A total of 70 consecutive patients with PH (22 men; mean age, 41 ± 15 years) were enrolled in this study. Patients were admitted to the Division of Cardiology or the Division of Cardiac Surgery at Zhongshan Hospital of Fudan University from December 2010 to April 2011. Forty-seven patients were diagnosed with pulmonary arterial hypertension (six idiopathic, 27 with atrial septal defects, eight with ventricular septal defects, and six with patent ductus arteriosus), and 23 patients were diagnosed with PH with left-sided valvular heart disease. The diagnosis of PH was made according to the American College of Cardiology and American Heart Association 2009 expert consensus document on PH. Exclusion criteria for patient selection were age < 18 or > 60 years, atrial fibrillation, and inadequate transthoracic echocardiographic window. Twenty-six healthy subjects were included as a control group.
Conventional echocardiography and RT3DE were performed in all patients and controls. According to pulmonary artery systolic pressure (PASP) measured by echocardiography, patients with PH were classified into groups with mild PH (PASP, 40–49 mm Hg), moderate PH (PASP, 50–69 mm Hg), and severe PH (PASP ≥ 70 mm Hg). Seventeen of the 70 patients (24%) underwent right heart catheterization (RHC) <24 hours after echocardiographic image acquisition. RHC-derived hemodynamic parameters including PASP and pulmonary vascular resistance (PVR) were recorded. This study was approved by the ethics committee of Zhongshan Hospital, affiliated to Fudan University.
Conventional echocardiographic images of all subjects were obtained using an iE33 ultrasound machine with an S5-1 transducer (Philips Medical Systems, Andover, MA). Heart rate was recorded and left ventricular ejection fraction (EF) was calculated using the biplane method. RV end-diastolic longitudinal and midcavity diameters were measured from a right ventricle–focused apical four-chamber view. RV end-diastolic and end-systolic areas were measured to calculate RV fractional area change (FAC). PASP was estimated from the peak continuous-wave Doppler velocity of the tricuspid regurgitation (TRV) plus right atrial pressure according to the modified Bernoulli equation, PASP (mm Hg) = 4 × TRV 2 + right atrial pressure, where right atrial pressure was assessed by inferior vena cava diameter and collapsibility. The time-velocity integral was determined from pulsed-wave Doppler in the RV outflow tract. Estimated PVR was calculated using the equation PVR (Wood units) = TRV/time-velocity integral × 10 + 0.16, as suggested by Abbas et al. With the pulsed-wave Doppler sample volume positioned at the lateral margin of the tricuspid annulus in the apical four-chamber view, the peak tissue Doppler systolic velocity of the tricuspid annulus was measured and the RV myocardial performance index (MPI) was calculated as the ratio of isovolumic time divided by ejection time of the right ventricle.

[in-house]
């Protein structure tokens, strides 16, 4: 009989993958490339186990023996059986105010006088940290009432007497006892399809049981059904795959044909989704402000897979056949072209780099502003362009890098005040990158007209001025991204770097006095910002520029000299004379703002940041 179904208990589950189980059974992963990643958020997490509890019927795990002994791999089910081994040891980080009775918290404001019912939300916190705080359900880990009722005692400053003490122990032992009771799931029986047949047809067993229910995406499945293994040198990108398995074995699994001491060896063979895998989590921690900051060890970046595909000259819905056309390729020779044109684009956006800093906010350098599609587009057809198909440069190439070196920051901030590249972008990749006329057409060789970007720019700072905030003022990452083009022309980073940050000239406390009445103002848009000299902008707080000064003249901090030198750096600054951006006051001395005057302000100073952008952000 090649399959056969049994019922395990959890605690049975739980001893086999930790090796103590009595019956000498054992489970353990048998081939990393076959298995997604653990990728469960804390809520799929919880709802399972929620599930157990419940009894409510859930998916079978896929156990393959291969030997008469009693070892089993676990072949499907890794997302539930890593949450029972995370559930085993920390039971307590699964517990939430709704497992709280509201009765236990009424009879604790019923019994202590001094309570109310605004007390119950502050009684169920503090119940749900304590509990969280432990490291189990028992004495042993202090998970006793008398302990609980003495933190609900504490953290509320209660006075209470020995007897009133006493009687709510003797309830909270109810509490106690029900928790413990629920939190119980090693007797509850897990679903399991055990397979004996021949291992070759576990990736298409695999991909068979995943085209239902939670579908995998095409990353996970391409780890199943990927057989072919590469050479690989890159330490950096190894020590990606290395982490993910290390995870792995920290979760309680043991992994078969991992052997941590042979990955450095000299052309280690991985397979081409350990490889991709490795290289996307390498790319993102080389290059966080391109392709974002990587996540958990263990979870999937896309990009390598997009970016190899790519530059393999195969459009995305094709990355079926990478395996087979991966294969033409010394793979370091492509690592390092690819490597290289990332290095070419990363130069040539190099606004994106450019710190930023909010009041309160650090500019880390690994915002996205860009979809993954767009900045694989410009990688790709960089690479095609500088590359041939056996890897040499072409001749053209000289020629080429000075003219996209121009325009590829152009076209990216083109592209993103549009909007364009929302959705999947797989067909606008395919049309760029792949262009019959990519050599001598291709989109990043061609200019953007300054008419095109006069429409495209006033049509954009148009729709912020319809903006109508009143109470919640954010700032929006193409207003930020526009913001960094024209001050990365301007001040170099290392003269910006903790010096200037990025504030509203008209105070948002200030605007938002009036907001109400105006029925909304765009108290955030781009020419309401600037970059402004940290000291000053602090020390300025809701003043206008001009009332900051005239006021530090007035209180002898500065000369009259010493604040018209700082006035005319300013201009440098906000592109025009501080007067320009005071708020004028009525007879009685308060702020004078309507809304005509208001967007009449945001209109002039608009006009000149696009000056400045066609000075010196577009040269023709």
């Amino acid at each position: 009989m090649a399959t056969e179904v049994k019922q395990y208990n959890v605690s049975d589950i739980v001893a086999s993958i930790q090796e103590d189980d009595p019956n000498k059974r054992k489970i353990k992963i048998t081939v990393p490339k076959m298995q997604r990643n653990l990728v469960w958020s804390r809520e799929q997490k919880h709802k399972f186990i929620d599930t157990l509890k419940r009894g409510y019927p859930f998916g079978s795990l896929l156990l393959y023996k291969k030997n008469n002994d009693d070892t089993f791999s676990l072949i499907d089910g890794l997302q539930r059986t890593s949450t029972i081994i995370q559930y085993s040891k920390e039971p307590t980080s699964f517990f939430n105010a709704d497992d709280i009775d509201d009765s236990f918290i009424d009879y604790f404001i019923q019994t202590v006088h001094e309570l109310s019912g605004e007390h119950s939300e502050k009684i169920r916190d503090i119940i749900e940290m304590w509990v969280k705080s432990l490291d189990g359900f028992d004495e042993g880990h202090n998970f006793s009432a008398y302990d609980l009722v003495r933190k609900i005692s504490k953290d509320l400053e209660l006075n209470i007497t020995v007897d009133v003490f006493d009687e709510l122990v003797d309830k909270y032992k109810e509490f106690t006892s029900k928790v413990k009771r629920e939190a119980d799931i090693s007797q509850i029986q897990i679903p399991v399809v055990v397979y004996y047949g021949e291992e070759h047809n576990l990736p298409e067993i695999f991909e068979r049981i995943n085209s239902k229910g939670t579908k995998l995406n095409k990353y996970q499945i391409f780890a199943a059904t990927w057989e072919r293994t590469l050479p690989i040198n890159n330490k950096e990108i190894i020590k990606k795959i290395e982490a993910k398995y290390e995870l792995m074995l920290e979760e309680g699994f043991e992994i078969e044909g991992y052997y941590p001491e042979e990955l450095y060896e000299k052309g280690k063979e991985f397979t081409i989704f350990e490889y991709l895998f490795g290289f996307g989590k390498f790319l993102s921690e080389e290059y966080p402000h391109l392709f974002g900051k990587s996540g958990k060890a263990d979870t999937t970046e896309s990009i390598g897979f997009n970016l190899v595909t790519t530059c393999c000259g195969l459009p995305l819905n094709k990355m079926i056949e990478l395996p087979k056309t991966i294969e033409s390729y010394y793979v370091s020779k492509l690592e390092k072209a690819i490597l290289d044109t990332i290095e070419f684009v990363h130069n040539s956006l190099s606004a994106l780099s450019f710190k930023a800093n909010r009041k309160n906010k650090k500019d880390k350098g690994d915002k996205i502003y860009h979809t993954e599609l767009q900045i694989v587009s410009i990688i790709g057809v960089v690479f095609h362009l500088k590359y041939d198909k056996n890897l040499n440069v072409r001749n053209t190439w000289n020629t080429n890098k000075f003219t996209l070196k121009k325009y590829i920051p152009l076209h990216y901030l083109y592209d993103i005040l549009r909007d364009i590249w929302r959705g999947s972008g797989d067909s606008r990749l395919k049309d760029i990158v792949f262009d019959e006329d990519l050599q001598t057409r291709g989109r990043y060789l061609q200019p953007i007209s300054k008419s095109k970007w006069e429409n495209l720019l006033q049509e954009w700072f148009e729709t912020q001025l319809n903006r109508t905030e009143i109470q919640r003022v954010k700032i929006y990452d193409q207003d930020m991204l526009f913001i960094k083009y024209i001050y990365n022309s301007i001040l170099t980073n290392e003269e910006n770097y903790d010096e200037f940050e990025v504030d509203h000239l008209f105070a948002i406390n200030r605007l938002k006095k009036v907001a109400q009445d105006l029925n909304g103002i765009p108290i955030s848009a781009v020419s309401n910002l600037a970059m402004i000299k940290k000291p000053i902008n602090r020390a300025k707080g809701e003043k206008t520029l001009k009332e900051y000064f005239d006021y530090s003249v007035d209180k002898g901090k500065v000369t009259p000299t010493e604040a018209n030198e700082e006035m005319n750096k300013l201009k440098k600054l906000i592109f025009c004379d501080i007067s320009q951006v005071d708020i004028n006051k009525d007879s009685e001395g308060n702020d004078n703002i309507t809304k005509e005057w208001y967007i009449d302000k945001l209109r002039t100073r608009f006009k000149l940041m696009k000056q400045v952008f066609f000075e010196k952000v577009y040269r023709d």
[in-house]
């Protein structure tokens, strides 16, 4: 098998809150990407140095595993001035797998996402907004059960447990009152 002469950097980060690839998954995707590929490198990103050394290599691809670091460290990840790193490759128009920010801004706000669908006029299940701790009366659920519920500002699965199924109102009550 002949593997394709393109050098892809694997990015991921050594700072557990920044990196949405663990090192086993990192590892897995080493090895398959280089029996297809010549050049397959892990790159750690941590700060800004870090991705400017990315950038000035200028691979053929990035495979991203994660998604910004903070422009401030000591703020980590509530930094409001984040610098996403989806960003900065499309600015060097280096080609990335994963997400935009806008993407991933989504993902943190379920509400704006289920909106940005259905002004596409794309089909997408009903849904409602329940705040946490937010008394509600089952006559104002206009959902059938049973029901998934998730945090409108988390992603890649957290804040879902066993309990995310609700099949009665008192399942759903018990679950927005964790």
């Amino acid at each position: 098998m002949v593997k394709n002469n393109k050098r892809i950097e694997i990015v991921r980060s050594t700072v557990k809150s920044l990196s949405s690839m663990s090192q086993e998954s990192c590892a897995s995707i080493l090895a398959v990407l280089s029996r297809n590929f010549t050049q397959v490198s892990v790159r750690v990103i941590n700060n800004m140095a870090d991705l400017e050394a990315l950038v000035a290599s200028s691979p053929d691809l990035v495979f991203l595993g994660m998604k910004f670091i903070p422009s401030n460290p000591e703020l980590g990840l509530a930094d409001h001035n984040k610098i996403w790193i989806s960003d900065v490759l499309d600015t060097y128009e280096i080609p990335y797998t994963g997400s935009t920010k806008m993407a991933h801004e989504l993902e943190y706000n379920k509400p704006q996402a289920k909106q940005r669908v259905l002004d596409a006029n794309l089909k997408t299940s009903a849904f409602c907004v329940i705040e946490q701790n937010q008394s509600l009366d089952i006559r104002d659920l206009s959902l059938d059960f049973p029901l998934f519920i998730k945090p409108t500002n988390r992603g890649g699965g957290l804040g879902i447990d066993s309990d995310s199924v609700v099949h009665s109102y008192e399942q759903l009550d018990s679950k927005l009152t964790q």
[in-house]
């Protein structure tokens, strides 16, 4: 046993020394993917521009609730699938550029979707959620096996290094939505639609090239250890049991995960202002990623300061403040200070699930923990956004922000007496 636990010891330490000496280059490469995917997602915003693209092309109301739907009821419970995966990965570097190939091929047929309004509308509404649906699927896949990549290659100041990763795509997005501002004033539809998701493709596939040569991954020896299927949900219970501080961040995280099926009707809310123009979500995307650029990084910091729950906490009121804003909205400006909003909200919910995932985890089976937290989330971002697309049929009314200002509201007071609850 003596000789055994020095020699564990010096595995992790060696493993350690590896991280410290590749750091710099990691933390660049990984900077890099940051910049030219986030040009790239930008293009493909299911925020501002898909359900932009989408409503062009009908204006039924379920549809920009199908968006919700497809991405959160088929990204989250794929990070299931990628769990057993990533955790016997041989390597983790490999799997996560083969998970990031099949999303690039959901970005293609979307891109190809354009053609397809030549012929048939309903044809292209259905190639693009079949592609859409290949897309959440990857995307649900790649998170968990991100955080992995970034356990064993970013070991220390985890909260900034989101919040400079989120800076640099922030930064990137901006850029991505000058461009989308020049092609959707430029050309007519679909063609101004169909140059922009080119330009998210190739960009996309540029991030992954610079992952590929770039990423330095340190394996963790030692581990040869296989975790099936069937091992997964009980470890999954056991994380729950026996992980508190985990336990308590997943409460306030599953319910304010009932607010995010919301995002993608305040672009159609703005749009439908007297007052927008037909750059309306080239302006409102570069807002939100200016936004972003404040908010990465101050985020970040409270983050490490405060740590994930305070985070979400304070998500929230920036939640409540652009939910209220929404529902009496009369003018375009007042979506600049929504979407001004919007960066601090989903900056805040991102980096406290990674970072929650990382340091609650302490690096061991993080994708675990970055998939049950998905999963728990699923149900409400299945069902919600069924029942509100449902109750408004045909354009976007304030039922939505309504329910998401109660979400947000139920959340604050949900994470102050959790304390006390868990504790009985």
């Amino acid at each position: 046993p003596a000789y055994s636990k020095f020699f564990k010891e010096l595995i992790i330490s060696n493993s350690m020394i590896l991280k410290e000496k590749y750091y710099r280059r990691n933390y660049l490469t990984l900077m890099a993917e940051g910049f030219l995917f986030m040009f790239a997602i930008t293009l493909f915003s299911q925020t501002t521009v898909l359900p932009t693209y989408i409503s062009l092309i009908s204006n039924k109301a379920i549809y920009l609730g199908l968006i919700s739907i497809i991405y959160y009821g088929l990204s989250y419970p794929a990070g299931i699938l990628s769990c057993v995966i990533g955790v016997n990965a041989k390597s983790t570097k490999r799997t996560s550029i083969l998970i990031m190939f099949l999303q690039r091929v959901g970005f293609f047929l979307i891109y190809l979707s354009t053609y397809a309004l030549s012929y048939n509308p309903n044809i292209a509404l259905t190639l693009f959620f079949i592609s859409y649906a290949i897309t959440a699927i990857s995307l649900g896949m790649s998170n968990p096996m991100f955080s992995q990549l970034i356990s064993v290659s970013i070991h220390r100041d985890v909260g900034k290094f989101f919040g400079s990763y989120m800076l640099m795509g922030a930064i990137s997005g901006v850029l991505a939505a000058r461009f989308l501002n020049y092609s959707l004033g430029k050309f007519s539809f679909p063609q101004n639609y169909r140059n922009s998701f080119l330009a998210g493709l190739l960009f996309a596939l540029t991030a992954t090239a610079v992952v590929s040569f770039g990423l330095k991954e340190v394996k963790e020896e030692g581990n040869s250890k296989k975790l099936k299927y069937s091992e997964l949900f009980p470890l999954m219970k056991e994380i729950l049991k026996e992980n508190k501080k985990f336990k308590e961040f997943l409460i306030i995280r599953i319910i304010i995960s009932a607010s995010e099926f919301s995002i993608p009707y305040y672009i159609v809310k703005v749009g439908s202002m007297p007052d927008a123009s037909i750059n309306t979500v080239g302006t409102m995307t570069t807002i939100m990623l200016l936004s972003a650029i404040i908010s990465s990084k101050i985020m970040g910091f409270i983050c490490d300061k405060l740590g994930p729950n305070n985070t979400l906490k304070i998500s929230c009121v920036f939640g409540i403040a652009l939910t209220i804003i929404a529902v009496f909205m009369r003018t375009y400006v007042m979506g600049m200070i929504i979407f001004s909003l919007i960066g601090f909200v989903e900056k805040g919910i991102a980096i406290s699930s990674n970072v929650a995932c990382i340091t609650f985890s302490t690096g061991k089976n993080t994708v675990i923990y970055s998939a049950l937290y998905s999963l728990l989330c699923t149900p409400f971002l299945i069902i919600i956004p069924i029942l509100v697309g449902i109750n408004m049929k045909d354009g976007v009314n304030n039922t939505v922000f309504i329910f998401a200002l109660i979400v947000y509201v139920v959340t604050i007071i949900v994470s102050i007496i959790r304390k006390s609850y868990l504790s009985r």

RT3DE was performed in all subjects after the two-dimensional examination using an iE33 ultrasound machine with an X3-1 matrix-array transducer (Philips Medical Systems). RV 3D images were acquired in a full-volume set in the apical four-chamber view. The acquisition of RV 3D images was conducted twice, with a time interval of within 5 min, and the acquired images were stored on a compact disc.